One of the biggest safety issues is riptides, which cause dozens of deaths each year. Few beaches have life guards, but a little knowledge is lifesaving when it comes to these currents. Firstly, you should never go into the water in areas where there are known to be riptides – and never with kids. If you do find yourself being carried rapidly away from the shore, don’t swim against the current; you won’t beat it. Instead, swim parallel to the shore until you are out of the rip, or float until the current subsides – then you can swim back onto the beach. Drowning occurs when swimmers exhaust themselves by struggling against the current.
Safety records are generally excellent for adventure activities such as rafting and zip-lining. For anything water based, do ask about safety procedures and check if child-sized life jackets are available; they should be securely fastened to avoid little ones slipping out. There are several active volcanoes in Costa Rica, including Arenal (which is currently resting) and Poás, which erupted in April 2017. If there is a risk of eruption the parks around them will be closed, so do keep an eye on local news and websites. Hurricane season falls from May to November in the Caribbean. Although Costa Rica is too far south to get hit by the worst of the weather, rain is heavy – particularly along the southern Caribbean coast –during this time, so keep up to date with weather and new reports to avoid travelling through floods or landslides. 911 can be used to call the emergency police, ambulance or fire service. Roads tend to be in good condition, but watch out for potholes and be aware that even on two-way roads, bridges may only be one-way. Check the FCO website for safety information and entry requirements.

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Costa Rica tips from our travellers

At Responsible Travel, we think the best people to advise our travellers are often... other travellers. They always return from our tours with packing tips, weather reports, ideas about what to do - and opinions about what not to.

We have selected some of the most useful Costa Rica travel tips that our guests have provided over the years to help you make the very most of your holiday - and the space inside your suitcase.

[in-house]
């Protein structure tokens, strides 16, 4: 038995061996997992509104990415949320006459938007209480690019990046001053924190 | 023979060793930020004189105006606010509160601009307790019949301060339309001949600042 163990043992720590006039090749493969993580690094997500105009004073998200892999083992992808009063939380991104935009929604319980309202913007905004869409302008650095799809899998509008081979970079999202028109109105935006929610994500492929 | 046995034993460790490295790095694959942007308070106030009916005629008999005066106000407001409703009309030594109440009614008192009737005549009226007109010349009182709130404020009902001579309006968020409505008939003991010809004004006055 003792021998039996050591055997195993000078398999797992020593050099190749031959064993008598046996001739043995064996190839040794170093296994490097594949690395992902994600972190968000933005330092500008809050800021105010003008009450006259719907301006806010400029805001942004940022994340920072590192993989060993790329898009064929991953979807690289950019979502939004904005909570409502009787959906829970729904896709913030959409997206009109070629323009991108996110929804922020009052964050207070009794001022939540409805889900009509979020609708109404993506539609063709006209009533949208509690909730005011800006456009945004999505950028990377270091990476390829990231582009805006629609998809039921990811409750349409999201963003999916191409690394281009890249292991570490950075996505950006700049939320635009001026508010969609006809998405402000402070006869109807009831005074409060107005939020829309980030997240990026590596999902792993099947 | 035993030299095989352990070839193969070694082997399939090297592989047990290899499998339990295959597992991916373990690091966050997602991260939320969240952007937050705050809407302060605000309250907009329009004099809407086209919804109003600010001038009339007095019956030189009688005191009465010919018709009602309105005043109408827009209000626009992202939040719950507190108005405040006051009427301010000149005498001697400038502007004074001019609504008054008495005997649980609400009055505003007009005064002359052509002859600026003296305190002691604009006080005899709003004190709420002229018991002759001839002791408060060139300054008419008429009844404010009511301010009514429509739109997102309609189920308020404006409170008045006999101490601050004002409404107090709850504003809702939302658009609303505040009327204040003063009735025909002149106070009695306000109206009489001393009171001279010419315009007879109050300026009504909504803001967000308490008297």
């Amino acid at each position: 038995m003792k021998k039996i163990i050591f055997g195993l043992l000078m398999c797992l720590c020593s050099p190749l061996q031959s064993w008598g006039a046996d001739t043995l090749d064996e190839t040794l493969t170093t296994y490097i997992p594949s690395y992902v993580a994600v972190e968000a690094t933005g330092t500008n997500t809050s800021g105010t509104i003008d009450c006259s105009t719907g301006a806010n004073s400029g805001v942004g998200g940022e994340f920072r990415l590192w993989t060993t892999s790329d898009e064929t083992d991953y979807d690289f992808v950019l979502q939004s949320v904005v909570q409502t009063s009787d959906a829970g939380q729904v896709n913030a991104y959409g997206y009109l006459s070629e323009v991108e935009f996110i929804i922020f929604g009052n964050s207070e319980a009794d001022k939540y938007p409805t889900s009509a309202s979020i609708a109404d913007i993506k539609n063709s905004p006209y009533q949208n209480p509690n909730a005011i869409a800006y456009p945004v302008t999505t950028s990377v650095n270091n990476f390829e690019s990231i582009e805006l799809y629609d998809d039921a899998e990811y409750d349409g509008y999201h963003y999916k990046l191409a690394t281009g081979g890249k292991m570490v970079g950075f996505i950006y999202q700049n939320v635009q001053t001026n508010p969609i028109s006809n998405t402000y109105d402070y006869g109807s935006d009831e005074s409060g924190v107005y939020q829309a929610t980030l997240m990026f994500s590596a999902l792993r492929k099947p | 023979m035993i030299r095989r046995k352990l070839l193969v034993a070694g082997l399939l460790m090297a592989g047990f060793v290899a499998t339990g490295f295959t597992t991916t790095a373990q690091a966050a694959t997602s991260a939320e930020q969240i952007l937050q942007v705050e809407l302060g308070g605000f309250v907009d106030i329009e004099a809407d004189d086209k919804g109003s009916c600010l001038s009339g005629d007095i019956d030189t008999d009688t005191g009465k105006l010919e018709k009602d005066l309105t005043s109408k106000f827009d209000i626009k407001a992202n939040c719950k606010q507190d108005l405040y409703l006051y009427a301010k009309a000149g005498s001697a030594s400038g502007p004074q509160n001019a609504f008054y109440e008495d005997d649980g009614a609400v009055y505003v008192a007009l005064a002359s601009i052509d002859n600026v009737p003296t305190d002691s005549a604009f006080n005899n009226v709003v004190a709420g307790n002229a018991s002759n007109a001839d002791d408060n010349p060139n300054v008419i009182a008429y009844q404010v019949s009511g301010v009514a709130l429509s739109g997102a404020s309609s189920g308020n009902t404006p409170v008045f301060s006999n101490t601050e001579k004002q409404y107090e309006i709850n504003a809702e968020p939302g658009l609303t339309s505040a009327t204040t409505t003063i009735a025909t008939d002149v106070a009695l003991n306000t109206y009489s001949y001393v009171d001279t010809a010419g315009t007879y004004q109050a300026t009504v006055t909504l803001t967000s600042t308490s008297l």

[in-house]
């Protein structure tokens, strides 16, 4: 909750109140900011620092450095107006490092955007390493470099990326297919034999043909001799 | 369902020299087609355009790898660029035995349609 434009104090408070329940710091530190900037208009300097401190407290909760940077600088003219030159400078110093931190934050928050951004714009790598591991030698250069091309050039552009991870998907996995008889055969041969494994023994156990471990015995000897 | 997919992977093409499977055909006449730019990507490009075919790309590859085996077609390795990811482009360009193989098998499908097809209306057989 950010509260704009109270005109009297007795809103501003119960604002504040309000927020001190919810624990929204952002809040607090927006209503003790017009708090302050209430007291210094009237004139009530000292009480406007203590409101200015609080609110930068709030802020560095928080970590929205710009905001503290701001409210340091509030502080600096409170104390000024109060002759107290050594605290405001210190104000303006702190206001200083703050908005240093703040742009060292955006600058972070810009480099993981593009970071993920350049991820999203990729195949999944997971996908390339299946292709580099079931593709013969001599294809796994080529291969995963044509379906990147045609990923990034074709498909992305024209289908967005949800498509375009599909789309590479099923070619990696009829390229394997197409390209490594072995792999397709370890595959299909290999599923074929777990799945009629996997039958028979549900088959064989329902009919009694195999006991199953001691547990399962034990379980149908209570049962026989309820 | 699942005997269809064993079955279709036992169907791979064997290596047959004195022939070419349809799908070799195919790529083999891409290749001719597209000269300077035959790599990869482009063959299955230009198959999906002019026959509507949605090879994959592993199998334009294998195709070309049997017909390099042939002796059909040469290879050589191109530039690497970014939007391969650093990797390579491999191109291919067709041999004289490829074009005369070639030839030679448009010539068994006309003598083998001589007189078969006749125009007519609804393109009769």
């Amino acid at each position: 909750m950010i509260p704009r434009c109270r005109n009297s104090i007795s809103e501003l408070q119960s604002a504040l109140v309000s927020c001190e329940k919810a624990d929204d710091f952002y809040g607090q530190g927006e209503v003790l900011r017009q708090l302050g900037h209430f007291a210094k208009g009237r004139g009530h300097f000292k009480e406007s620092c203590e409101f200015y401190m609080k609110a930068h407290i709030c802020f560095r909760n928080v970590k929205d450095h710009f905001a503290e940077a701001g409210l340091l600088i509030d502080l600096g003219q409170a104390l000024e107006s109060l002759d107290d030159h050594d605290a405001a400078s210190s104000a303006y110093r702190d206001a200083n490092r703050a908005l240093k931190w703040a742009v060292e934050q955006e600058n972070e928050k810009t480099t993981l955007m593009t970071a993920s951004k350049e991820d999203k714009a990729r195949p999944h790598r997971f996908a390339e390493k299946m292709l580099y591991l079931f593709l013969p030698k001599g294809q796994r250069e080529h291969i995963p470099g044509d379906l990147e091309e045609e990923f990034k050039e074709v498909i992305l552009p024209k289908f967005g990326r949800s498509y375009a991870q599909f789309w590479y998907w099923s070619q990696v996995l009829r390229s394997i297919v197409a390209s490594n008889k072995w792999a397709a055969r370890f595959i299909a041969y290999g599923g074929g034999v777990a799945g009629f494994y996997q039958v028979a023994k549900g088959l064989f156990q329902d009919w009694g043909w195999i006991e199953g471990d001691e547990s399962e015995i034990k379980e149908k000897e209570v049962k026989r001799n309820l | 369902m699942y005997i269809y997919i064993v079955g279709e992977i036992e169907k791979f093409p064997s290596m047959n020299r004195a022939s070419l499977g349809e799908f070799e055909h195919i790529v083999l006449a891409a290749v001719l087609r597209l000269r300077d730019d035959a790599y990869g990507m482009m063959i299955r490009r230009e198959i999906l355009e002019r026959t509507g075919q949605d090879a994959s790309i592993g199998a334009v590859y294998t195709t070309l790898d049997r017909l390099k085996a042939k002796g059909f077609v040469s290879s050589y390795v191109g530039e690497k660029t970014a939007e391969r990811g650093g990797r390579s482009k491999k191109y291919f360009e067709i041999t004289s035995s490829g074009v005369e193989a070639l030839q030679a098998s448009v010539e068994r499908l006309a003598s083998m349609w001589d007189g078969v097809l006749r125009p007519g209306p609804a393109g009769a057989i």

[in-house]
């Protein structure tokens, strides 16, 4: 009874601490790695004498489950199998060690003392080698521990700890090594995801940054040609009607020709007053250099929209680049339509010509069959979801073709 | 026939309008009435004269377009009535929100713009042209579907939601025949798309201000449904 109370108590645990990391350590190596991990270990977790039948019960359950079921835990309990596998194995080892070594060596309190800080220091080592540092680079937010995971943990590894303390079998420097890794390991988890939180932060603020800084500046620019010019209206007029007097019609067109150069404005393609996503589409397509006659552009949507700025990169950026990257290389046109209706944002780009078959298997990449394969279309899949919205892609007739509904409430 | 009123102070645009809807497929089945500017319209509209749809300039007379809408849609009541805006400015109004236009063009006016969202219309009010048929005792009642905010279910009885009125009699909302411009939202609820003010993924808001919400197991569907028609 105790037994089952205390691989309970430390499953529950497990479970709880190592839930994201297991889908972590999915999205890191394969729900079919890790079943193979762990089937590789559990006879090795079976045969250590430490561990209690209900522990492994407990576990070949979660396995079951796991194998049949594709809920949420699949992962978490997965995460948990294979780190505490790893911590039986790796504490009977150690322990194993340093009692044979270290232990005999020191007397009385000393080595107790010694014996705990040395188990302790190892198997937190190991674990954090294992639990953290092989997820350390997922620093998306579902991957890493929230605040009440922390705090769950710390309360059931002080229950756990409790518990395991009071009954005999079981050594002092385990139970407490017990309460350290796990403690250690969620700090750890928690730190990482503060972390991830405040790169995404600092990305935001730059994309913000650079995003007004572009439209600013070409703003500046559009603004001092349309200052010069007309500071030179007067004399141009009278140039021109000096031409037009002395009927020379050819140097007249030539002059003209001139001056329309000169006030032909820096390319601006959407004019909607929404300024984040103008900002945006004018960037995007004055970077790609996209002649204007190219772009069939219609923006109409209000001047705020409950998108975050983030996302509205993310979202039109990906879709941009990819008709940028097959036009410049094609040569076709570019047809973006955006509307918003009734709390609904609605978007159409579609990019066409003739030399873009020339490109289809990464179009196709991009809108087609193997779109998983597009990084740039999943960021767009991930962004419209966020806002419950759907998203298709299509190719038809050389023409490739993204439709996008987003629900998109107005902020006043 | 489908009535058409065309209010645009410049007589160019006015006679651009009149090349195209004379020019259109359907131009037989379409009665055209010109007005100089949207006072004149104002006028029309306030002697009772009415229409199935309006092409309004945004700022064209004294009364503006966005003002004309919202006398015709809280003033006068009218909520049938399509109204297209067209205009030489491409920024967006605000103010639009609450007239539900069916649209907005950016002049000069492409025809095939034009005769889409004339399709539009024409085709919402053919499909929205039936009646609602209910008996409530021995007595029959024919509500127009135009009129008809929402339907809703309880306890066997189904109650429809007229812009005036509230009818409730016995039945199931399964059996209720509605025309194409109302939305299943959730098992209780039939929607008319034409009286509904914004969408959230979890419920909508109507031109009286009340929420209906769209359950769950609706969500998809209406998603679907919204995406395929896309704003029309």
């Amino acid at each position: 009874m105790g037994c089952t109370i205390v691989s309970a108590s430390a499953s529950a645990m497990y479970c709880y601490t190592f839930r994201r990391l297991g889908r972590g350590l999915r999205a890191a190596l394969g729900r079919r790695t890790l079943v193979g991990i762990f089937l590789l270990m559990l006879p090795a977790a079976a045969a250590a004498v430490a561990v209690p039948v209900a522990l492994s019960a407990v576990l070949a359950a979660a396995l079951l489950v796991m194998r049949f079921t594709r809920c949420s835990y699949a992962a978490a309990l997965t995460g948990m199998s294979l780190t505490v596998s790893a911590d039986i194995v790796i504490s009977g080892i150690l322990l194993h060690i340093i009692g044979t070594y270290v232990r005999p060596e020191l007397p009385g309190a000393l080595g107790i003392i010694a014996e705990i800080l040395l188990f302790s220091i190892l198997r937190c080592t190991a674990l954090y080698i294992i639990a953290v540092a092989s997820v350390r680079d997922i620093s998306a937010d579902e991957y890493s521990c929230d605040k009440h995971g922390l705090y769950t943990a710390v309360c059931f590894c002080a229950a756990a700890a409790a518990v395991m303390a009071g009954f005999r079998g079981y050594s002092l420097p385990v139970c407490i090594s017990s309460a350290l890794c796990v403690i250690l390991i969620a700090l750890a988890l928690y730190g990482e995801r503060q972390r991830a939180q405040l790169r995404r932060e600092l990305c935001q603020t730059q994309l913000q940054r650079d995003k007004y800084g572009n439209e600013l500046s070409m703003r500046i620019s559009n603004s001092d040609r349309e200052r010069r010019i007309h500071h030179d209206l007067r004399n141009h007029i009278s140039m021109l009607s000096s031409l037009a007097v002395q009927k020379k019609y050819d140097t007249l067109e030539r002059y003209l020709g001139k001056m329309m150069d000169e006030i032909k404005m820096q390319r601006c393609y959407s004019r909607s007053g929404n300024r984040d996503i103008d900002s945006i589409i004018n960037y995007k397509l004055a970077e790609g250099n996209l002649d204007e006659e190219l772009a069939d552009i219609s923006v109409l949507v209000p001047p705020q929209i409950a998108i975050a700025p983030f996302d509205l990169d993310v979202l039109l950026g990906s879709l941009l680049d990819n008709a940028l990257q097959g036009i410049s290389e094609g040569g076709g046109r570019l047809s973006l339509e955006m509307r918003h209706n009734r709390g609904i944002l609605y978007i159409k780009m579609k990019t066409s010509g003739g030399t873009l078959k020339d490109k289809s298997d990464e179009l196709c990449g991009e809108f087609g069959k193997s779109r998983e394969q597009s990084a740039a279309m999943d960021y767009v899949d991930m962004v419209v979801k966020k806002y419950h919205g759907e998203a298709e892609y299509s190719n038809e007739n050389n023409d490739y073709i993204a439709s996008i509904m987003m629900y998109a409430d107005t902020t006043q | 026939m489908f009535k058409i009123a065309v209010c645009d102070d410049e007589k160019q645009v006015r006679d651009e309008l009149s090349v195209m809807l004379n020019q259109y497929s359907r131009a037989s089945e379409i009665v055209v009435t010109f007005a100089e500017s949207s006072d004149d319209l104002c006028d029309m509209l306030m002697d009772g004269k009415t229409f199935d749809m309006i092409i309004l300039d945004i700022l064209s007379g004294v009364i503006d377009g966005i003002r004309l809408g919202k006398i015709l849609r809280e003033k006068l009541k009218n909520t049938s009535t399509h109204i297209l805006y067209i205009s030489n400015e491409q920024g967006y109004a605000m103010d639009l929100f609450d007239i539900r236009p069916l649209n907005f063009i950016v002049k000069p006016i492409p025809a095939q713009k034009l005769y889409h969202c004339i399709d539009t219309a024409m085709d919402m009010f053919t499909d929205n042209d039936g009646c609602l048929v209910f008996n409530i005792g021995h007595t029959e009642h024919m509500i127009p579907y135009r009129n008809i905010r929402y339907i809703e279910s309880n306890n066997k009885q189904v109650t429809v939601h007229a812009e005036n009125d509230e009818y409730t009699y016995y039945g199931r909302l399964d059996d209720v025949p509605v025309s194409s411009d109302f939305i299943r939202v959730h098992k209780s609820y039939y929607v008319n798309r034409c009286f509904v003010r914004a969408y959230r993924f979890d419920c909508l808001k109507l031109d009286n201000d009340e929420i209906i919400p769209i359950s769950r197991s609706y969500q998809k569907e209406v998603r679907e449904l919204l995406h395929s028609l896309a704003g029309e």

There is not much to do in San Jose, however the National Museum with a secret garden of butterflies is very well done and a trip to the National Theatre is very worthwhile.
- Louise Muller
“Research what you want to do as there is so much to do and see in Costa Rica that one trip will not be enough!” – Julia Hames

“Avoid Manuel Antonio, or be at least prepared for tourist-overloaded beach resorts in that area. We had a great holiday, and our trip was fantastically organised, but the country was more developed and touristic than we had expected, so we were slightly disappointed.” – Kim Jans

“I loved snorkelling around Cano Island off the Pacific coast. Especially when a sea turtle joined us. We had 3 nights in most places; this was a good idea. We did not feel too rushed, and had time to relax.” – Claire Elias

“Costa Rica is wet, even in the dry season. Pack accordingly; we did but witnessed others who hadn't. When you can, eat where the locals eat.” – Lynne Clayton
Coming face to face with nesting turtles in the very early hours, on a pristine deserted Pacific beach, was one of the most amazing experiences of our lives.
- Mark Fletcher
“Definitely do the optional kayaking at Tortugero – you get a much more intimate wildlife experience than from the boat ride, though that was good too. Don't worry about any of the activities – my family are not all fit and sporty but we all did all of them and thoroughly enjoyed them.” – Hilary Mackintosh

“Be prepared for it being hot. When we travelled it wasn't the 'summer' season yet it was incredibly hot and humid in the rainforests.” – Lindsay (Mr.) Challoner

“Make sure you do at least one forest night walk – it's a different world. Take a good pair of binoculars . As one guide said: 'We promised you wildlife, we didn't promise it would be very close!'” – Simon Andrewes

“It would be impossible to experience it all in one trip. You need to decide exactly what you want to get out of the holiday and then be ruthless about the itinerary.” – David Oakley

“Travel as light as you can; but be sure to pack wet weather gear and light, fast-drying clothes. Get up early to enjoy sunrises and perfect temperatures.” – Ian Gavin
Written by Vicki Brown
Photo credits: [Page banner: Jay Iwasaki] [Wildlife watching tips: Zdenek Machacek] [Accommodation tips: kansasphoto] [Health & safety: Have Fun Do Good] [Review 1: Richard Fisher] [Review 2: Lloyd Blunk]